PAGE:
After graduating from Harvard in 1966 I taught literature and writing in a radical new program at CCNY whose additional faculty included Joseph Heller, John Hawks, William Burroughs, Donald Barthelme, Adrienne Rich, Mark Mirsky and Israel Horovitz. I also wrote articles and criticism for Esquire, Harpers, The Times, The Voice and other publications. Most of all, I gambled — recklessly, obsessively and secretly. It was a rich, exciting double life with heavy doses of sexual adventurism thrown in for good measure. Inspired by the life and work of my literary idol, Dostoyevsky, I embarked on the writing of The Gambler intended originally as a novel. Half way in, it became clear to me that I was seeing and hearing the “novel” as a movie and I abruptly decided to turn it into one. When I hit full stride I felt as if I were a recording secretary, simply putting down on paper dialogue and images I heard and saw as if they were not sounds and pictures at all but rather real life action existing in my brain.
When I finished the script
EXCLUSIVE: Peter Chernin and his top production executive Dylan Clark are coming aboard as producers of Oblivion, the futuristic science fiction film that has Tom Cruise starring and Tron: Legacy‘s Joseph Kosinski directing. Universal acquired the project in April and just dated it for a July 19, 2013 release. It shook loose from Disney because the filmmakers couldn’t make it a PG family film. How do Chernin and Clark fit in, considering Chernin Entertainment is becoming a major supplier for 20th Century Fox? Back when Disney bought the comic amid a heated bidding battle when it was sold as a comic from Barry Levine’s Radical Publishing, hatched from an idea by Kosinski, Chernin and Clark were among those chasing it hardest. When the filmmakers got the blessing of Disney to shop it elsewhere, Chernin and Clark tried to interest Fox, but that studio has a lot of science fiction projects. After Universal got it, the filmmakers invited Chernin and Clark to join the picture, I’m told.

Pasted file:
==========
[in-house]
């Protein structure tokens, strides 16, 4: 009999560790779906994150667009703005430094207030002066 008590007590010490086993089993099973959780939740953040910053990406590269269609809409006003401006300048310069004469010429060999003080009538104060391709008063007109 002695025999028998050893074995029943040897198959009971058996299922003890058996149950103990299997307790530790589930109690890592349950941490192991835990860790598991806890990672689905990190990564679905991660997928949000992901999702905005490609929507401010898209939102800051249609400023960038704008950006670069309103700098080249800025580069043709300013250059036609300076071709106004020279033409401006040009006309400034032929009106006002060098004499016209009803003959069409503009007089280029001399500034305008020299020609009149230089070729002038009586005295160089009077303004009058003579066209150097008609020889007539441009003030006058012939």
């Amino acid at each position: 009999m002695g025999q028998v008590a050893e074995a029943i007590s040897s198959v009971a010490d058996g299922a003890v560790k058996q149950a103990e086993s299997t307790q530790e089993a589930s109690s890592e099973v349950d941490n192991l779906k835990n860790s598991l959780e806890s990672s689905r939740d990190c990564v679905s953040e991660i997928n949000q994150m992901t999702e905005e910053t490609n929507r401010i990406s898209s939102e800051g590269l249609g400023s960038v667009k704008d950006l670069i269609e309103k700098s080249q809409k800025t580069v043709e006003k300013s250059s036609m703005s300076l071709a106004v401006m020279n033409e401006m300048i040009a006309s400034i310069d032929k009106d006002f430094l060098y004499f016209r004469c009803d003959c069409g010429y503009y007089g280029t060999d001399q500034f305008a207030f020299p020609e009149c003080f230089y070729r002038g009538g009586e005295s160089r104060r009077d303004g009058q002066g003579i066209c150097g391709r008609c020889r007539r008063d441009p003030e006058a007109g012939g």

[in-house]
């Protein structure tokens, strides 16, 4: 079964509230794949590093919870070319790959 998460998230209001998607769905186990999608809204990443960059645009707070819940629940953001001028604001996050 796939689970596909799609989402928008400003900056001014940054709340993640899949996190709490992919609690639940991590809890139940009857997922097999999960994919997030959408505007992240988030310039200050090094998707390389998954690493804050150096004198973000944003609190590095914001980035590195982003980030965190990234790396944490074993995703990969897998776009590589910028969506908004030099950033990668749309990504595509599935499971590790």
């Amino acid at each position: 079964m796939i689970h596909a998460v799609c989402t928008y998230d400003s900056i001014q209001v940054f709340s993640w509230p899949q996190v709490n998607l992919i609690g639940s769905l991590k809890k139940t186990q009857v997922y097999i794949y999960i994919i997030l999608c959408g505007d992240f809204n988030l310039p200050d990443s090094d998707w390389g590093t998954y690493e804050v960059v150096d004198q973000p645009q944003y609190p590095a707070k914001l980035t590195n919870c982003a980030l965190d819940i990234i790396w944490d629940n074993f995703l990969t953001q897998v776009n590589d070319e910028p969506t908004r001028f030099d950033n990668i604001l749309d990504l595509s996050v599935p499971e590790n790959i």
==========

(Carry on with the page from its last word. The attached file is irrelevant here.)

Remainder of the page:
The PG-13 film starts production in the fall, with a script by William Monahan and Karl Gajdusek. Oblivion is a futuristic science fiction love story that takes place in an apocalyptic future where most of the population lives in clouds above an earth’s surface that has been rendered for the most part uninhabitable. An earthbound soldier — stuck there repairing drones that patrol and blast a savage alien life form — encounters a beautiful woman who crashed in a craft, and they have an experience that forces him to question his world view.